All these highlights happened after 2019. Utada’s music and current environment have changed dramatically since their first album First Love became the best-selling album of all time in Japan and rewrote the history of the country’s pop music back in the late ‘90s. Now based in London, the J-pop giant is resonating with various corners of pop and left-field music being produced globally. That’s why this best-of album, SCIENCE FICTION, is the perfect opportunity to encourage further discovery of this illustrious musician’s appeal.

Seeing as this best-of set is so current that it could be considered new, let’s draw a few auxiliary lines to help listeners understand it. The first thing that catches our attention is the title of the album, SCIENCE FICTION. Since this is also the name of Utada’s upcoming concert tour set for later this year, it may be premature to try to unravel the mystery based solely on the contents of the album. But it’s a convincing concept when considering their career up to this point.

After starting out as singer-songwriter whose music leaned toward R&B, the “Automatic” artist has gradually moved further towards electronic music since their third album DEEP RIVER (2002) and has infused their songs with the physicality brought to life through computer music and enhanced by live performances. In BAD MODE, Utada experimented with more electronic sounds in collaboration with A.G. Cook and Floating Points, where the level looping rhythms and the off kilter alien-like sound processing inserted here and there strike a strange balance, although they’re contradictory. Let’s use “universality” and “discomfort” to describe these conflicting elements. When asked in an earlier interview about these two elements present in their works, they replied, “Music is a very physical thing,” and then went on to say:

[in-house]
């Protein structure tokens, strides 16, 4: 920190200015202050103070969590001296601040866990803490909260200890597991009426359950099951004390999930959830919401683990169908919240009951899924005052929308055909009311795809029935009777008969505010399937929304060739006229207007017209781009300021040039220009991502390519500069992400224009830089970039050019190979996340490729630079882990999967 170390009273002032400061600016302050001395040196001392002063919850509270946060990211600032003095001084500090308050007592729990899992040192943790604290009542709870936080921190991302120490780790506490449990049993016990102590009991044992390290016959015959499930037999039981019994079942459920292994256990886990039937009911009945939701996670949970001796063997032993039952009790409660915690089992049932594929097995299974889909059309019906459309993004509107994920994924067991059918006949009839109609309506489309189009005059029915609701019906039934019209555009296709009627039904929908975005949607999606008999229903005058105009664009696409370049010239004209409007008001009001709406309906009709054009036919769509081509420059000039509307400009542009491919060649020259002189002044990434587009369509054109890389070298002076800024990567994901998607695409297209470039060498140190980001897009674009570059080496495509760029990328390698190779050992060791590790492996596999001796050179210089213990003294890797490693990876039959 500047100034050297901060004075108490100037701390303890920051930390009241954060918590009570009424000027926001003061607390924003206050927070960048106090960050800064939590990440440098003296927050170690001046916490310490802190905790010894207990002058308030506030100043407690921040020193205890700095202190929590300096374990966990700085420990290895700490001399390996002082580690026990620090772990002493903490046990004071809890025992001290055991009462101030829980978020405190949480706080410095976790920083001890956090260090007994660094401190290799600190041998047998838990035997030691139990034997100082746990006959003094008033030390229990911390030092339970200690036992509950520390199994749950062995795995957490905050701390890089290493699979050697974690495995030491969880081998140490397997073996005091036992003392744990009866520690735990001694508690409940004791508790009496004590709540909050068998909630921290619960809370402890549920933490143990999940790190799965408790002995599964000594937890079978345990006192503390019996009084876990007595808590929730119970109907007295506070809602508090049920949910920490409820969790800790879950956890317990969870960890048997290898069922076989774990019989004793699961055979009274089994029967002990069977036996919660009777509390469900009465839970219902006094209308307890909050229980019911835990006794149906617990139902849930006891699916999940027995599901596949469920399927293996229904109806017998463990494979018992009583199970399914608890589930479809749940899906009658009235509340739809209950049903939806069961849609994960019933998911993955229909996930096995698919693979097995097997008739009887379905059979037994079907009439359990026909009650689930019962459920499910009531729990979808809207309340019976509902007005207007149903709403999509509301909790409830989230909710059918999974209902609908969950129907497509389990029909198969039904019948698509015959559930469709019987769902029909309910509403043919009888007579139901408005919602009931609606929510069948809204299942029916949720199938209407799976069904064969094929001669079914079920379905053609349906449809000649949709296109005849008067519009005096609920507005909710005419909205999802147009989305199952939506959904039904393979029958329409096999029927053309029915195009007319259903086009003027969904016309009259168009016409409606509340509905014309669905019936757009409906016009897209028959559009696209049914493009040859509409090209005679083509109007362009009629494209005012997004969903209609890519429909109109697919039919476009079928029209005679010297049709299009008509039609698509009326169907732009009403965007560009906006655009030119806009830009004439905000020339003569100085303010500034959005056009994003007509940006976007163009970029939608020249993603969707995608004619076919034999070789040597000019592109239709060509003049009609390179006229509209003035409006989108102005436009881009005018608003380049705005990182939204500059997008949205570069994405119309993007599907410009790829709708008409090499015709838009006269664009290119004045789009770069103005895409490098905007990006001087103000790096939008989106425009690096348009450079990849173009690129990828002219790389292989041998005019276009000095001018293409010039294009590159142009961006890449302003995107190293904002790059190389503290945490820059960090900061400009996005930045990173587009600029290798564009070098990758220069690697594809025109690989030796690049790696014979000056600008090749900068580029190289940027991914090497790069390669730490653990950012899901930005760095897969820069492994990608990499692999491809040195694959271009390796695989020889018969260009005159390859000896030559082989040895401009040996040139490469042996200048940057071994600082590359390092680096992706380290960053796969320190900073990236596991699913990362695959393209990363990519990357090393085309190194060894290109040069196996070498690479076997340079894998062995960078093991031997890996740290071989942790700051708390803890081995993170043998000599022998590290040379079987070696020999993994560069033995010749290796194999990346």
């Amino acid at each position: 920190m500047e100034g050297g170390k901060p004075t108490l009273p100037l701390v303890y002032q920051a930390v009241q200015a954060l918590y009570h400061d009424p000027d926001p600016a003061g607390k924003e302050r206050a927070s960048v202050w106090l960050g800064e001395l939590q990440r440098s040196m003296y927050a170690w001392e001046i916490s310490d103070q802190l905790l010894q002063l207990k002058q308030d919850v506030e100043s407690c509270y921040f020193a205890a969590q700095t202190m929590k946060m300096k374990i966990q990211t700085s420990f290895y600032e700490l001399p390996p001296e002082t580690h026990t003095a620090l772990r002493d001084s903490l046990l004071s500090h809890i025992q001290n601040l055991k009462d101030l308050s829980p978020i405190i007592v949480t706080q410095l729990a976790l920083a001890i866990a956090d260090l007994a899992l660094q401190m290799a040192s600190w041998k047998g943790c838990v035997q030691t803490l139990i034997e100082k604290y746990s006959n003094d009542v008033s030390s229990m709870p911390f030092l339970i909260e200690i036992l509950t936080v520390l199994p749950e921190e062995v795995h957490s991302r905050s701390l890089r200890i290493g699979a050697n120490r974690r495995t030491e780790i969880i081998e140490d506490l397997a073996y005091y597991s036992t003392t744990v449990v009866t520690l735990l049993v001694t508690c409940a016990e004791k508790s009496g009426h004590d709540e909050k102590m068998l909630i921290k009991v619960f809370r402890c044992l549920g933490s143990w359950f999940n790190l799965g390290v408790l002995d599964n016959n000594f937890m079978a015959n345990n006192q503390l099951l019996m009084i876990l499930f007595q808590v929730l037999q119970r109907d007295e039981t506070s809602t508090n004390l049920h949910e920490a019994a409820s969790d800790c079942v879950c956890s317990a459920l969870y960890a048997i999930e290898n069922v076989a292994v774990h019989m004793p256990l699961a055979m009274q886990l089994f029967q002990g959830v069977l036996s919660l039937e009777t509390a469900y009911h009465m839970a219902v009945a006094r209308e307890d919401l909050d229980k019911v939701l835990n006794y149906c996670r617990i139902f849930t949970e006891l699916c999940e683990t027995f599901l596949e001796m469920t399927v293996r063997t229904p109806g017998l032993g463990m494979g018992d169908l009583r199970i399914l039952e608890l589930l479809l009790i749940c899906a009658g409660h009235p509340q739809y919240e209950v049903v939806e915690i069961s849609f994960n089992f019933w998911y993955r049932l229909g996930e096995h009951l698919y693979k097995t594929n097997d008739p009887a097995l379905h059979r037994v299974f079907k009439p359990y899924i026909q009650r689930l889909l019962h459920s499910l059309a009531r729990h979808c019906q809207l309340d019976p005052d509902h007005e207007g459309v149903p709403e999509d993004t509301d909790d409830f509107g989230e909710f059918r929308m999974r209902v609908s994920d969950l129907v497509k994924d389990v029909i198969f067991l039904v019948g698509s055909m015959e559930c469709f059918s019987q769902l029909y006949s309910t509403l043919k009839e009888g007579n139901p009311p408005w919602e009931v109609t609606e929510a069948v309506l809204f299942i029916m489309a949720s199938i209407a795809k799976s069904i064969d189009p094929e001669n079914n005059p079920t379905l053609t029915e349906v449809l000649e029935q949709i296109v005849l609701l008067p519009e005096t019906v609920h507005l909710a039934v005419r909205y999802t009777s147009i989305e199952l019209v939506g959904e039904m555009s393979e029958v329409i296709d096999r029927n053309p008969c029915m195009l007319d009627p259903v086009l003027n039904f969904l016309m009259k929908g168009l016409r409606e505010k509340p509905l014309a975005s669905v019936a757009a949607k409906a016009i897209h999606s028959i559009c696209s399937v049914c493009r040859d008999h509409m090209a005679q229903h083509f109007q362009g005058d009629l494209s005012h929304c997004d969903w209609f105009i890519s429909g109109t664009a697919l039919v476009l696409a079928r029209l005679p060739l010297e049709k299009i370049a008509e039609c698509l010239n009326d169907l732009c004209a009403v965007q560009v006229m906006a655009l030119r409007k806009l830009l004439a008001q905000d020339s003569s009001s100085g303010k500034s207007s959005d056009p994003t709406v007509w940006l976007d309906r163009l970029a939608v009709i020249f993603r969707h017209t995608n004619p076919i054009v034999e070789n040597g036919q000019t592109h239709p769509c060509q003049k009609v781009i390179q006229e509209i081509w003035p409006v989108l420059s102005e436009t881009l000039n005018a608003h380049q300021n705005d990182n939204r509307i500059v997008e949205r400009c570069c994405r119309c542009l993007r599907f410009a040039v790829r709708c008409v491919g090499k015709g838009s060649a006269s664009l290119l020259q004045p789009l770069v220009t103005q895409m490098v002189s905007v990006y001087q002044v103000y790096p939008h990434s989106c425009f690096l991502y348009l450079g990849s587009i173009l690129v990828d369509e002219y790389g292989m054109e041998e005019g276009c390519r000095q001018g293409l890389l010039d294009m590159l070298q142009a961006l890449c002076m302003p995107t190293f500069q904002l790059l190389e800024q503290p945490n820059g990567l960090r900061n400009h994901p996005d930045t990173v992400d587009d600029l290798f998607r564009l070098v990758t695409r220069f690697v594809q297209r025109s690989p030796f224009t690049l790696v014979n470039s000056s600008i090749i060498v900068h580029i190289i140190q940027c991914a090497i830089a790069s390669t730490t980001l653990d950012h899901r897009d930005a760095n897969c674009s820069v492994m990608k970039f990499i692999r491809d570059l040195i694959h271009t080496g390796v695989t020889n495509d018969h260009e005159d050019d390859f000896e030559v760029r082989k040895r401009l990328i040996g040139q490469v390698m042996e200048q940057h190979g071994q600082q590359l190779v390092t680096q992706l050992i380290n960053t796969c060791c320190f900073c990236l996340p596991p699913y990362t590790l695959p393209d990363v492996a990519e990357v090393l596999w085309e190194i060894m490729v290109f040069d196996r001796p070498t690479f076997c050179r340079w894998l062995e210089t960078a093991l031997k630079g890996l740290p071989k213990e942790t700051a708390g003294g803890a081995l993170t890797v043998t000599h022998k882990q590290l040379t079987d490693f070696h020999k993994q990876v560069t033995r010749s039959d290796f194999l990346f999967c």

“(Music) can be waveforms, it can be thought of in terms of frequency, in terms of texture, in terms of volume. I’m the kind of person who wants to achieve a very spherical shape. I think if you’re careful about the distribution of all the elements, you naturally end up with the overall balance you’re aiming for. I think about the predictable and unpredictable areas, like, ‘If it’s there only once in the song, it’ll be like I intended it,’ and consider how often and how much I should blend in that sense of discomfort down to each element. I also think about the relationship between those elements in terms of their distribution.”